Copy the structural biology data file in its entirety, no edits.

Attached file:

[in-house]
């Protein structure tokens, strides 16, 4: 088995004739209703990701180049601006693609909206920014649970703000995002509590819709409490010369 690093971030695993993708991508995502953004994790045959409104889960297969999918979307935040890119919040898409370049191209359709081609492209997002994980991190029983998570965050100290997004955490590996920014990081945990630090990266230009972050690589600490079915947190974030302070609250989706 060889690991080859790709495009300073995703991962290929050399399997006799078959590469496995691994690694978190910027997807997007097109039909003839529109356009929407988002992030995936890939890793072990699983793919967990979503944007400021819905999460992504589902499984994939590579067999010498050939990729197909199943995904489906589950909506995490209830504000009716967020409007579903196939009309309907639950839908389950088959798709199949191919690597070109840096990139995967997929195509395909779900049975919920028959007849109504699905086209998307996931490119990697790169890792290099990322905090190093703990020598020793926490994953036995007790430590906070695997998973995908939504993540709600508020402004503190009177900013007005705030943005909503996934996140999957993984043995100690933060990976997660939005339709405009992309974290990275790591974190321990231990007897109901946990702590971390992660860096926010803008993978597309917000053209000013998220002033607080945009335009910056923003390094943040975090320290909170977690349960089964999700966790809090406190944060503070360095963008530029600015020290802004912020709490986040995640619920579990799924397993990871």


[in-house]
């Protein structure tokens, strides 16, 4: 088995004739209703990701180049601006693609909206920014649970703000995002509590819709409490010369 690093971030695993993708991508995502953004994790045959409104889960297969999918979307935040890119919040898409370049191209359709081609492209997002994980991190029983998570965050100290997004955490590996920014990081945990630090990266230009972050690589600490079915947190974030302070609250989706 060889690991080859790709495009300073995703991962290929050399399997006799078959590469496995691994690694978190910027997807997007097109039909003839529109356009929407988002992030995936890939890793072990699983793919967990979503944007400021819905999460992504589902499984994939590579067999010498050939990729197909199943995904489906589950909506995490209830504000009716967020409007579903196939009309309907639950839908389950088959798709199949191919690597070109840096990139995967997929195509395909779900049975919920028959007849109504699905086209998307996931490119990697790169890792290099990322905090190093703990020598020793926490994953036995007790430590906070695997998973995908939504993540709600508020402004503190009177900013007005705030943005909503996934996140999957993984043995100690933060990976997660939005339709405009992309974290990275790591974190321990231990007897109901946990702590971390992660860096926010803008993978597309917000053209000013998220002033607080945009335009910056923003390094943040975090320290909170977690349960089964999700966790809090406190944060503070360095963008530029600015020290802004912020709490986040995640619920579990799924397993990871």